Perhaps more than any other installation in the show, untitled:100banners2015 invades the space it inhabits. From the top of the stairs, an army of colorful flags returns your gaze; it spills out from the Nasher’s lower gallery. Spindly plywood legs touched with paint are bound together with irregular swaths of stitched color fabric. If their plywood feet weren’t weighted with cautionary orange sand bags, the ramshackle banners would collapse into a splintered crashing domino effect. Barlow leaves no obvious path; one has to invent a way of moving through. This guarantees no two people will have the same experience, and makes viewers conscious of their bodies’ positioning in relation to the installation at every second.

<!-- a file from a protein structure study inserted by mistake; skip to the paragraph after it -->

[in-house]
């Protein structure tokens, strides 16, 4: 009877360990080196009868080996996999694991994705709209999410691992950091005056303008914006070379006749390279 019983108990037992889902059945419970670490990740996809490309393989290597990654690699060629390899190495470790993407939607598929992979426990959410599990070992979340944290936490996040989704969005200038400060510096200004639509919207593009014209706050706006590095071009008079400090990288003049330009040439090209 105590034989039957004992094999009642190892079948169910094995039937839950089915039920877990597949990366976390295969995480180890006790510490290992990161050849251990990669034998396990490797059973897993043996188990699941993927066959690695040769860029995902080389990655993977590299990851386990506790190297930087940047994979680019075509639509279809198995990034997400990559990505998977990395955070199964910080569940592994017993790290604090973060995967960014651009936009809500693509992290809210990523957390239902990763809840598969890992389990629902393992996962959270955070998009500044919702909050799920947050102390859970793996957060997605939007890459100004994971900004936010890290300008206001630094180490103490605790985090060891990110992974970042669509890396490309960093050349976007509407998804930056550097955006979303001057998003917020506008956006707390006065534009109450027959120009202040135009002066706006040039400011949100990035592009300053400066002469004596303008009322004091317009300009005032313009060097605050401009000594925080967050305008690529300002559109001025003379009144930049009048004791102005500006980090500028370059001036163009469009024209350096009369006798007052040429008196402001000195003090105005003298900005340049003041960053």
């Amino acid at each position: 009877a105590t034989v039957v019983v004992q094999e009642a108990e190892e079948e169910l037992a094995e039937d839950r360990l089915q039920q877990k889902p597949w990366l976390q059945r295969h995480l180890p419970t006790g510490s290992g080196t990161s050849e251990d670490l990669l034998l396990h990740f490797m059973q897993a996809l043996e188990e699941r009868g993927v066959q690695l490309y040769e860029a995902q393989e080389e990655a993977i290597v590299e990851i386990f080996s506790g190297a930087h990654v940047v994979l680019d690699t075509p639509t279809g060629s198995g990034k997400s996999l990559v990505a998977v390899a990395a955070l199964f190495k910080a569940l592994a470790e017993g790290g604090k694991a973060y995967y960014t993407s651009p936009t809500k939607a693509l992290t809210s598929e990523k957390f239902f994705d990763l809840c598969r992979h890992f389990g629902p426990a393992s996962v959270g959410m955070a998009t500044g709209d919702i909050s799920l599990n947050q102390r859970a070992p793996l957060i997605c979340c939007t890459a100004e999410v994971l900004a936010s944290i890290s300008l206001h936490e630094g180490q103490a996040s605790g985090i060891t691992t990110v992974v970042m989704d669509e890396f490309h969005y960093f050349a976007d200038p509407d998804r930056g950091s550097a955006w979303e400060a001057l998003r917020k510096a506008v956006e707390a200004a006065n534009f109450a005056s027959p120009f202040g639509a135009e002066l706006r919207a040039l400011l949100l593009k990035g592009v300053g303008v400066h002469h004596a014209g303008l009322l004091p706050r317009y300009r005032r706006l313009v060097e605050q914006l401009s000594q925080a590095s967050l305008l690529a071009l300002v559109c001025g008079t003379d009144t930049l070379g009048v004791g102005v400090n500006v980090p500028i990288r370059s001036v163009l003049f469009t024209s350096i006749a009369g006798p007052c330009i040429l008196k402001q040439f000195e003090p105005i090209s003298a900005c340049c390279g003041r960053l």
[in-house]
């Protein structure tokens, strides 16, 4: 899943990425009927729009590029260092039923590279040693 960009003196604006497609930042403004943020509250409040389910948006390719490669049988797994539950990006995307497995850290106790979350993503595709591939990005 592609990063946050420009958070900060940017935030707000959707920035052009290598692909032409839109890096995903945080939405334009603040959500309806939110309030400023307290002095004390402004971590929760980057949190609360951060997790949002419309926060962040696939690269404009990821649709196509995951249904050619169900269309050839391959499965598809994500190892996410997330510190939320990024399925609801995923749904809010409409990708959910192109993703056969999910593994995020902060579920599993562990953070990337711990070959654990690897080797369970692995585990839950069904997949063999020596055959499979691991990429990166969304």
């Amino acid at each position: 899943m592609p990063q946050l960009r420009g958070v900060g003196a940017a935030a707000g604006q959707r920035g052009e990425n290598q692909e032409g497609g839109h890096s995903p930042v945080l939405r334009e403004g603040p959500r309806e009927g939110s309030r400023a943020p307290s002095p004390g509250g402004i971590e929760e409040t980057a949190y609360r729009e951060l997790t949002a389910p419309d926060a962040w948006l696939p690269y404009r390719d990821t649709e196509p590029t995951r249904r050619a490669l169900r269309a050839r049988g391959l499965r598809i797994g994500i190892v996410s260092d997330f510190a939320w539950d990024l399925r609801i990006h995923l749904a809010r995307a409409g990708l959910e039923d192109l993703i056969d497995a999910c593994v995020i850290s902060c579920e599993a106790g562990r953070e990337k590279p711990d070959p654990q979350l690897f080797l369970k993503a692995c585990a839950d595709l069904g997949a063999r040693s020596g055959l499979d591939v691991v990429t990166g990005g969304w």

Barlow never intends for her objects to have any literal associations. She is honest, though, about finding inspiration in existing things, “both natural and man-made, rural and urban, in an ambiguous state of decay or regeneration,” that, as she puts it, “perform sculpturally…. [and] despite their banality and familiarity, block and interrupt how we experience our daily encounters with the world.”*
Phyllida Barlow’s ‘tryst’ is on view at the Nasher Sculpture Center through August 30.
*Interview with Vincent Fecteau in BOMB Issue 126, Winter 2013.